# Chapter 8: multinomial regression and discrete survival ...· Chapter 8: multinomial regression and

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Chapter 8: multinomial regression and discretesurvival analysis

Timothy Hanson

Department of Statistics, University of South Carolina

Stat 770: Categorical Data Analysis

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8.1 Baseline category logit models for nominal responses

Let Y be categorical with J levels. Let j(x) = P(Y = j |x).Logit models pair each response Y = j with the baseline category,here Y = J:

logj(x)

J(x)= j +

jx, for j = 1, . . . , J 1.

The parameters are = (1, . . . , J1) and (1, . . . ,J1). Ifeach j is p 1 dimensional, then there are(J 1) + (p 1)(J 1) = (J 1)p parameters to estimate.For a fixed x, the ratio of probabilities Y = a versus Y = b isgiven by

a(x)

b(x)= exp

{(a b) + (a b)x

}.

This model reduces to ordinary logistic regression when J = 2.

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Alligator food!

Size Primary food choiceLake Gender (m) Fish Invertebrate Reptile Bird OtherHancock Male 2.3 7 1 0 0 5

> 2.3 4 0 0 1 2Female 2.3 16 3 2 2 3

> 2.3 3 0 1 2 3Oklawaha Male 2.3 2 2 0 0 1

> 2.3 13 7 6 0 0Female 2.3 3 9 1 0 2

> 2.3 0 1 0 1 0Trafford Male 2.3 3 7 1 0 1

> 2.3 8 6 6 3 5Female 2.3 2 4 1 1 4

> 2.3 0 1 0 0 0George Male 2.3 13 10 0 2 2

> 2.3 9 0 0 1 2Female 2.3 3 9 1 0 1

> 2.3 8 1 0 0 1

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From n = 219 alligators caught in four Florida lakes

Let L be lake, G be gender, and S size. Each alligator will havex = (L,G , S) as a predictor for what they primarily eat. Theprobability of food source being (fish, invertebrate, reptile, bird,other) is = (1, 2, 3, 4, 5), where = (x) according to thebaseline logit model.

data gator;

input lake gender size food count ;

datalines;

1 1 1 1 7

1 1 1 2 1

1 1 1 3 0

1 1 1 4 0

1 1 1 5 5

...

4 2 2 1 8

4 2 2 2 1

4 2 2 3 0

4 2 2 4 0

4 2 2 5 1

;

proc logistic; freq count; class lake size gender / param=ref;

model food(ref=1) = lake size gender lake*size size*gender lake*gender / link=glogit

aggregate scale=none selection=backward;

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Backwards elimination

We have

Summary of Backward Elimination

Effect Number Wald

Step Removed DF In Chi-Square Pr > ChiSq

1 lake*size 12 5 0.7025 1.0000

2 size*gender 4 4 1.3810 0.8475

3 lake*gender 12 3 8.0477 0.7814

4 gender 4 2 2.1850 0.7018

The final model has lake and size as additive effects; gender isunimportant to predicting primary food source. GOF and Type IIIanalyses:

Deviance and Pearson Goodness-of-Fit Statistics

Criterion Value DF Value/DF Pr > ChiSq

Deviance 52.4785 44 1.1927 0.1784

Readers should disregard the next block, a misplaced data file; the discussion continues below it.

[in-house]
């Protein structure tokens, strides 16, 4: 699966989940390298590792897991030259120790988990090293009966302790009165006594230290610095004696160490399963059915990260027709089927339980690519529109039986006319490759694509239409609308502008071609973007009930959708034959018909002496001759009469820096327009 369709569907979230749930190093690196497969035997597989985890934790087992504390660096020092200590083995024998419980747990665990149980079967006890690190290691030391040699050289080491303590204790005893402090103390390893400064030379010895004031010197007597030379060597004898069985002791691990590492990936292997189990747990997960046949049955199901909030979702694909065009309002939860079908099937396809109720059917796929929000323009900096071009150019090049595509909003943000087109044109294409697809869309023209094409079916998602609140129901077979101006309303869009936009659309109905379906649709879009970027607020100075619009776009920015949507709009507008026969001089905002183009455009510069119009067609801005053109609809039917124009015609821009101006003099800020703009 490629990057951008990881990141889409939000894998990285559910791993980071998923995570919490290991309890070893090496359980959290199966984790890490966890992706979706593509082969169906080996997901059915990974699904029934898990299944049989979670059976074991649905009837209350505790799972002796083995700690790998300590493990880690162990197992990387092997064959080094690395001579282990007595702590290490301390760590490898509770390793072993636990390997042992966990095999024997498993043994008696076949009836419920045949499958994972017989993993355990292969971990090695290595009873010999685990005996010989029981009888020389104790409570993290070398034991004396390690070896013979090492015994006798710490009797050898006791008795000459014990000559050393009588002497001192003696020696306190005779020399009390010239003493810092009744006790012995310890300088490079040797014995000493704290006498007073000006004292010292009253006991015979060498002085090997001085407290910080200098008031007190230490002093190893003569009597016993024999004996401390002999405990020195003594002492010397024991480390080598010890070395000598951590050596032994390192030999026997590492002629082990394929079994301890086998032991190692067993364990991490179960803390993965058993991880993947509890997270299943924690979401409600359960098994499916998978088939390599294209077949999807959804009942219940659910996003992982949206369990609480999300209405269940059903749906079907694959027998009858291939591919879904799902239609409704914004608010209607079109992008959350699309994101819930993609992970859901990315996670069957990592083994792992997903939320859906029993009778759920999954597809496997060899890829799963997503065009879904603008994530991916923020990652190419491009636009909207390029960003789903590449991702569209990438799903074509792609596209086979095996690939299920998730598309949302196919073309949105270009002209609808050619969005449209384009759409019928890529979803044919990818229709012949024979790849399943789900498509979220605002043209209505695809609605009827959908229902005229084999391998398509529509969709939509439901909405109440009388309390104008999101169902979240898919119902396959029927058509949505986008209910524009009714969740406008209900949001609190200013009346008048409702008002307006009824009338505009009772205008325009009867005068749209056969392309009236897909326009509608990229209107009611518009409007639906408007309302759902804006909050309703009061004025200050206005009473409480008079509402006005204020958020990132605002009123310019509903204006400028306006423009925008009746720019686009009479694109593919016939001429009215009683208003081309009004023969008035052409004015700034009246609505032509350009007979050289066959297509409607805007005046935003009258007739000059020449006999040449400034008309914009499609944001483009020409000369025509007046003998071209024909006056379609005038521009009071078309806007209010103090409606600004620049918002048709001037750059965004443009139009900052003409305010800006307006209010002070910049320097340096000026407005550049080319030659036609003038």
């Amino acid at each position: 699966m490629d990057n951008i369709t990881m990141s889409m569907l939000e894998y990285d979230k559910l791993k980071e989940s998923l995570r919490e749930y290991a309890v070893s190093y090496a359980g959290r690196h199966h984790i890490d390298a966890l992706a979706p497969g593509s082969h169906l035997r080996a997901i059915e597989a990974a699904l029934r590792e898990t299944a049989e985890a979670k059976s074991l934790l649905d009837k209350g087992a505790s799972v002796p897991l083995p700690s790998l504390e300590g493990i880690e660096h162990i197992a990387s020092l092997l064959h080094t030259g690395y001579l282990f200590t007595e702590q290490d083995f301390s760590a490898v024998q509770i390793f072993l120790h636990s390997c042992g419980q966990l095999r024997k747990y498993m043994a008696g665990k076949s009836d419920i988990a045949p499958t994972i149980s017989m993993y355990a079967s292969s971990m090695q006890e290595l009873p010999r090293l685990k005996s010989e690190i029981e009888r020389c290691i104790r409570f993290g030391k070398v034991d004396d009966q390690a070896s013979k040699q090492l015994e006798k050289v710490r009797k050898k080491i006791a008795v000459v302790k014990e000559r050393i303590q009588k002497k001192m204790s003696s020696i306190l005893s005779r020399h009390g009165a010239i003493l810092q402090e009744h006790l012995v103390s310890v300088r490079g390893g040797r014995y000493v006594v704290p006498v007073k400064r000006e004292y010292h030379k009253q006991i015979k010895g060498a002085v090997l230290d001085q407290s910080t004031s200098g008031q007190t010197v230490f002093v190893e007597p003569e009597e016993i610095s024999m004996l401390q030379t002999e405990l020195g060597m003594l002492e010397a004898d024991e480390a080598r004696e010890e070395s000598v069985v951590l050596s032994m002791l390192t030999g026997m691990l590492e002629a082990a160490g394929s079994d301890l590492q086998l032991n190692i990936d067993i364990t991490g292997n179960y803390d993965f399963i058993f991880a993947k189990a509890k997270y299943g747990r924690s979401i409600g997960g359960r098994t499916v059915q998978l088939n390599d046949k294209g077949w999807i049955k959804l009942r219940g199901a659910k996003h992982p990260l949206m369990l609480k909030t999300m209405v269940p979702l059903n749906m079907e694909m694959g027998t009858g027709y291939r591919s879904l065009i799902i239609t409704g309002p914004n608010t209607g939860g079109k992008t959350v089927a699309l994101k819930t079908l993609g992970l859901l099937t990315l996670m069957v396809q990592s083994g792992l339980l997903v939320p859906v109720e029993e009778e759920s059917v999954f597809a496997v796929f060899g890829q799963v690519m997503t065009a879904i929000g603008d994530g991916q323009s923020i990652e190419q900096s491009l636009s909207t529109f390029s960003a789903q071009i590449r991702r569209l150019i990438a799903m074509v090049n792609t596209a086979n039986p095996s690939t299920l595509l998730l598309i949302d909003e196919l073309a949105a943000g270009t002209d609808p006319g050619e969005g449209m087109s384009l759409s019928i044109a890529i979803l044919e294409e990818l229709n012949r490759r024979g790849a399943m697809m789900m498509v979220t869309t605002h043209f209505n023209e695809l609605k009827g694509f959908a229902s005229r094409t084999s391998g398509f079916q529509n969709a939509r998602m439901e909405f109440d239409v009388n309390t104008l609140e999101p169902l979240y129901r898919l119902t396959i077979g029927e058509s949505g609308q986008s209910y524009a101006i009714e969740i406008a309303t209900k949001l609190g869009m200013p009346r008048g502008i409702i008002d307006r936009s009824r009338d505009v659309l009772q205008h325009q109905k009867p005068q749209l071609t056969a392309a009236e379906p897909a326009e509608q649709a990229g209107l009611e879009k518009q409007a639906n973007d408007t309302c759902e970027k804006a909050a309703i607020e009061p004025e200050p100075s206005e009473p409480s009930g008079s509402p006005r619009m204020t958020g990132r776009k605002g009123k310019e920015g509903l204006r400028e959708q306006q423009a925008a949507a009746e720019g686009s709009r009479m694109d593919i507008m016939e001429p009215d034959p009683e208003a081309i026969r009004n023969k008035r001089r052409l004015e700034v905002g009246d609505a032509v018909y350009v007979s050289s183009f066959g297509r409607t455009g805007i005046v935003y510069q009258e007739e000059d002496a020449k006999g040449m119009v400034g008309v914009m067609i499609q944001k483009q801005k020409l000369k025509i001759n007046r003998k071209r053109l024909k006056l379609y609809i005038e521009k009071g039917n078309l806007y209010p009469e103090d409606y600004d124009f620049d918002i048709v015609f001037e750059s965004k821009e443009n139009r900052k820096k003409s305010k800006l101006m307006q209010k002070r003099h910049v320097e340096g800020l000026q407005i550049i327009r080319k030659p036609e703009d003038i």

Pearson 58.0140 44 1.3185 0.0765

Type 3 Analysis of Effects

Wald

Effect DF Chi-Square Pr > ChiSq

lake 12 35.4890 0.0004

size 4 18.7593 0.0009

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GOF statistics

Unless we specify the variables to aggregate over (e.g.aggregate=(lake size) in the model statement), the SAS GOFtests use all variables in the original model we worked backwardsfrom to determine the saturated model. The original model hasthree effects: lake, gender, and size.

The saturated model has 16 sets (4 lakes 2 genders 2 sizes)of 5 probabilities associated with it. Since the probabilities in eachrow add to one, that implies 16 4 = 64 parameters total in thesaturated model.

However, the reduced model from SAS only has the effects lakeand size! The number of parameters in the reduced model is 20:12 lake effects, 4 size effects, and 4 intercepts.

Since weve determined that gender is not important, we shouldnot include gender in the saturated model when determining lackof fit.

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L + S fit

We refit the model including only those predictors L + S in thefinal model:

proc logistic; freq count; class lake size / param=ref;

model food(ref=1) = lake size / link=glogit aggregate scale=none;

yielding

Deviance and Pearson Goodness-of-Fit Statistics

Criterion Value DF Value/DF Pr > ChiSq

Deviance 17.0798 12 1.4233 0.1466

Pearson 15.0429 12 1.2536 0.2391

The df = 12 is the number of parameters in the saturated modelaggregated over only lake and gender minus the number in thereduced regression model. The saturated model has fourparameters (five probabilities that add to one) for each level of lakeand size: 4 4 2 = 32 df . The regression model (still) hasp = 20 effects so there are 32 20 = 12 df for testing model fit.There is little replication here so the p-values are suspect.However, 17.1 < 2 12 and 15.0 < 2 12, so there is no evidenceof gross LOF.